Nick Breedon 9:46
On the flip side of that, what are you hopeful for?

Laura Castagnini 9:48
Yeah, again, like I think I have a personal answer and a collective answer. I think on a personal level. I’m really hopeful that I can bring some of this kind of creativity and like slowness into my, into my life back when I go back to work and like being able to bring some of the lessons, it’s like I’ve learned so much about myself in the last three months like some things that I was, you know, didn’t maybe want to learn, but it’s been really, really amazing. And then I think like, I’ve also been really interested in and really excited by the way that the pandemic has forced us to rethink, or maybe like, focus attention on, like, issues of consent and boundaries and the way that now, you know, you don’t just go in for a hug, you check with someone you don’t like, you know, if you’re going to meet up with someone, you might say, Oh, you know, would you prefer to have a coffee? Or if you don’t feel comfortable with that we can go for a walk like, we, why didn’t we do that before? Like, it feels like really, Well, I mean, I don’t know if everybody’s doing this. But certainly I have and the people in my community has tried to be more intentional about like, what each other are consenting to. And I think it’s kind of the same goes for for art as well, and the way that we’ve been able to, I feel like I’ve been able to access and incredible content online. And all that also is kind of like, how come like, I really hope that that continues and that we are able to, you know, attend a dance performance in L.A one day and then go to a I don’t know… You know, it’s like, I think it’s really cool the way that we’ve been able to rethink the way we interact with culture. I really hope that that continues.

Kiera Brew Kurec 11:54
That’s a really nice place to leave it. Just one final question is, do you have Instagrams or websites that if anyone is interested in what you do, they can follow you on?

Laura Castagnini 12:11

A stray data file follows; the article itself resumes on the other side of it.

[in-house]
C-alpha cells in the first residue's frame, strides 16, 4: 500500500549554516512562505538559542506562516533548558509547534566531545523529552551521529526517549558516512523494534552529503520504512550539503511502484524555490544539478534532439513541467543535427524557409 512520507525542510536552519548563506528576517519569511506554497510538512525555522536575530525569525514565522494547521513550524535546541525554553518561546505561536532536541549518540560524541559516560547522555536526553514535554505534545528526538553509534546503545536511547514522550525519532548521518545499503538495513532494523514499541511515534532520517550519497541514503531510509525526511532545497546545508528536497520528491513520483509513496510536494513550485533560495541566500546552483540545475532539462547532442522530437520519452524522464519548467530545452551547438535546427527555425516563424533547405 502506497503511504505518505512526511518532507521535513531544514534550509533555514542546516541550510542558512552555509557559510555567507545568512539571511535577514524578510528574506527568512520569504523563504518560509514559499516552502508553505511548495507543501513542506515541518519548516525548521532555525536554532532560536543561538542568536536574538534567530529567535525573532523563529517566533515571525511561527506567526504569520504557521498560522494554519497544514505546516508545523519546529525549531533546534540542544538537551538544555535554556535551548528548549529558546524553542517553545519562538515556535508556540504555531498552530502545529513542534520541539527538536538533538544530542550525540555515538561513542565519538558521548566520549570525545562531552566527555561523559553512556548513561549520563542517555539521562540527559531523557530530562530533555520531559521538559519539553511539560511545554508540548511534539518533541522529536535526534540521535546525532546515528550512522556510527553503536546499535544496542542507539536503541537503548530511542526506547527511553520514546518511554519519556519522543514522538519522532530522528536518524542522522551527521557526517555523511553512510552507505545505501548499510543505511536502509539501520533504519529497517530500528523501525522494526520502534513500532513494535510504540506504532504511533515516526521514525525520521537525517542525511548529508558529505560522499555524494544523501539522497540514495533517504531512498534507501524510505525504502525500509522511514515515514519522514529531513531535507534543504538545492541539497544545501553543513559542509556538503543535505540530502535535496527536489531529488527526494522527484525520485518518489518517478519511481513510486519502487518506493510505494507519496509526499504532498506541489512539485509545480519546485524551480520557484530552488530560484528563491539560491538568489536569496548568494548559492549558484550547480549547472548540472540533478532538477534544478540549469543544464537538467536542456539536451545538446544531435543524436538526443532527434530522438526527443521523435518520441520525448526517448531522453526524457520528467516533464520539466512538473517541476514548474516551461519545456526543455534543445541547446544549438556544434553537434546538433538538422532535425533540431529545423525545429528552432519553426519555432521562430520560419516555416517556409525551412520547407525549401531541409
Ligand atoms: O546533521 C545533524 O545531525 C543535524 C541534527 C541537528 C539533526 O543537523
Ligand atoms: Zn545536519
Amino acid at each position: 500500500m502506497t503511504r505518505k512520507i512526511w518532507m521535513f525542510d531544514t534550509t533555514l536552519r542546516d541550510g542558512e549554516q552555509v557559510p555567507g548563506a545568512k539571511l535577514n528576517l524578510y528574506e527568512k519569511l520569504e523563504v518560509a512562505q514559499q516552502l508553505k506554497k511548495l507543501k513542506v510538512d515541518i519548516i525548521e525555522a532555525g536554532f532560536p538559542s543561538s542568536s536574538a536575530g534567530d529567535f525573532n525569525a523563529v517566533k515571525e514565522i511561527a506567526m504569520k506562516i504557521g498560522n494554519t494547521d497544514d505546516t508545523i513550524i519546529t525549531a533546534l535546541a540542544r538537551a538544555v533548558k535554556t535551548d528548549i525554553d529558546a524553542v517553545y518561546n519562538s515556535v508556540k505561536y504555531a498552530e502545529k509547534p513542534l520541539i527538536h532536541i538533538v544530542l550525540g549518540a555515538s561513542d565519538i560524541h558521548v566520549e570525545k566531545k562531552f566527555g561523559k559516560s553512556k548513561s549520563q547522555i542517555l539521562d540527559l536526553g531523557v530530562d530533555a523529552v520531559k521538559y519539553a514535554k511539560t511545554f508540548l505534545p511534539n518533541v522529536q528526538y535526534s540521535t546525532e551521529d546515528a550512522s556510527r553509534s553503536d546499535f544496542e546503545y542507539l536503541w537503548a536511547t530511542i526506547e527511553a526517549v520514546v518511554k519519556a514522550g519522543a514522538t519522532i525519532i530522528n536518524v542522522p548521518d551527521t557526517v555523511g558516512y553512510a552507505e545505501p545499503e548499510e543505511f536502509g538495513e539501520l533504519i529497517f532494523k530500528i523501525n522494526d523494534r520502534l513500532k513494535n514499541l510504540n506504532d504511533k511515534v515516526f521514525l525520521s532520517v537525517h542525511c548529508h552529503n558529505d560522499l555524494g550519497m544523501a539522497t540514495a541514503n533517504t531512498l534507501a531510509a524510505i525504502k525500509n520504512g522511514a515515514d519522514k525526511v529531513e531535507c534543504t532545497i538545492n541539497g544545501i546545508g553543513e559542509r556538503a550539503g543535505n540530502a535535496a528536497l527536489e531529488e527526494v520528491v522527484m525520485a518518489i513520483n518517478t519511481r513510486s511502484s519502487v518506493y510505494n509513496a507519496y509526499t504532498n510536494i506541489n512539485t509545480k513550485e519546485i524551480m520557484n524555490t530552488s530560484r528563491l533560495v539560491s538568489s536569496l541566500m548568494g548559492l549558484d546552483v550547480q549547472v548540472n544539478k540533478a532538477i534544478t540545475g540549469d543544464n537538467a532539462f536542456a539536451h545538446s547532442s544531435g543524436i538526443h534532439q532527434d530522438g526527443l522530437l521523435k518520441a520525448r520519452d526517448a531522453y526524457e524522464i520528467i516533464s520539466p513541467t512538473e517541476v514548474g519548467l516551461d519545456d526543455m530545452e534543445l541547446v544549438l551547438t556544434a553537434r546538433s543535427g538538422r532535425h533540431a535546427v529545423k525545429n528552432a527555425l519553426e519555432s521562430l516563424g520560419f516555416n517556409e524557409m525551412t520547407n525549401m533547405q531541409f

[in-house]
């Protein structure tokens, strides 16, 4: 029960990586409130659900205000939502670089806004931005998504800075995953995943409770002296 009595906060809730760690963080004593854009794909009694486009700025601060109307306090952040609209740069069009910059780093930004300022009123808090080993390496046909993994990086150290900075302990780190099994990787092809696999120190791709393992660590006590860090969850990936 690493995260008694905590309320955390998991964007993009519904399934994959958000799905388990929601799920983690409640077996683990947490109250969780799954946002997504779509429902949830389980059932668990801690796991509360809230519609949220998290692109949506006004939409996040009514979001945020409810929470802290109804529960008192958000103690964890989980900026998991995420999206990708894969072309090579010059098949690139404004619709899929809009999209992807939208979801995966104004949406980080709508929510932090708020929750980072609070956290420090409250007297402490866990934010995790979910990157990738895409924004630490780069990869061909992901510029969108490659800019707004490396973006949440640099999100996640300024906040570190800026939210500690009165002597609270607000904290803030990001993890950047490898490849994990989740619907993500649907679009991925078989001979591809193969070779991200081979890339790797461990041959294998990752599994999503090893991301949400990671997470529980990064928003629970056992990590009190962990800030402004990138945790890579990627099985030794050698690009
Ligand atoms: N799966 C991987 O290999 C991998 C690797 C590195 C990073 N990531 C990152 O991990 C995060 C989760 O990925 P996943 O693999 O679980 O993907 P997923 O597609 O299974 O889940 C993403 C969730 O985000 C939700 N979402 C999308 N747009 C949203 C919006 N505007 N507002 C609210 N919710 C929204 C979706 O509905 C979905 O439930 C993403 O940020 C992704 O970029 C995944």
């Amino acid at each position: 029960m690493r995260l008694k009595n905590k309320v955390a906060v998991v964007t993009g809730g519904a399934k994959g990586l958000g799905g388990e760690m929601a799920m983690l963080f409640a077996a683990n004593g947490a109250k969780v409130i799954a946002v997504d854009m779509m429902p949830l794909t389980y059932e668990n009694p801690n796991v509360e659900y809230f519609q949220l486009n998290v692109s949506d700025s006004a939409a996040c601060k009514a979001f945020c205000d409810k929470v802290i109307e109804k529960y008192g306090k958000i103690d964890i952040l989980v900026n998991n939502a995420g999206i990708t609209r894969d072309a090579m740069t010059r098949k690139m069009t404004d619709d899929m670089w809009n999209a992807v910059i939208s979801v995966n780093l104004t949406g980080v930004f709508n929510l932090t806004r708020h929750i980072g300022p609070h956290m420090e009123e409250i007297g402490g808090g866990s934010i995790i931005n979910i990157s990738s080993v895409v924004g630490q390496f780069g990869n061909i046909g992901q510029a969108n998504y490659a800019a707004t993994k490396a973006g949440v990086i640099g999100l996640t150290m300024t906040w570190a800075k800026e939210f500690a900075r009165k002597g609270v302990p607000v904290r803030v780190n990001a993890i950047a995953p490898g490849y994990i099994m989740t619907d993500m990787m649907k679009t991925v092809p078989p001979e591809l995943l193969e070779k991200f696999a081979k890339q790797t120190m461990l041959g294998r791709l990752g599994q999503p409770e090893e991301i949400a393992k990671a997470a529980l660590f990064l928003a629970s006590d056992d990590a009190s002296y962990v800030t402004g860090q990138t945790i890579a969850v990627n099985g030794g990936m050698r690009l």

I do. I have an Instagram which is I think it’s @Laura.castagnini And now you’ve just reminded me that I do have a website and it’s really out of date. And that was like on my list of projects and things I was meant to do during the pandemic and I haven’t done. (Laughter)

Nick Breedon 12:29
I feel like 9 out of 10 people have said that.

Laura Castagnini 12:33
Okay, that makes you feel better. Yeah, but I mean, have a look and see what it was what it’s like, can I even remember, I’m pretty sure it’s

Kiera Brew Kurec 12:42
Thank you so much for taking the time to share with us where you’re at today.

Laura Castagnini 12:46
Oh, so nice to talk to you.

Nick Breedon 12:48
All right. See ya.

Laura Castagnini 12:49
Okay Bye.

Nick Breedon 12:54
We respectfully acknowledge the traditional owners of the land on which we have recorded and pay respect to elders past, present and emerging and the elders of the land on which this podcast reaches you want today. We extend that respect to all First Nations people listening and acknowledge that sovereignty has never been ceded.

Kiera Brew Kurec 13:10
How are you today has been generously supported by the city of Melbourne’s quick response grants. Follow us at @propracpodcast on Instagram or email us at If you haven’t already, please subscribe on whatever you listen to podcast on.

Nick Breedon 13:26
Please stay in touch. We’d love to hear what you’re up to as well.

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Pro Prac acknowledges City of Melbourne’s generous contribution to How Are You Today? through their Quick Response grants program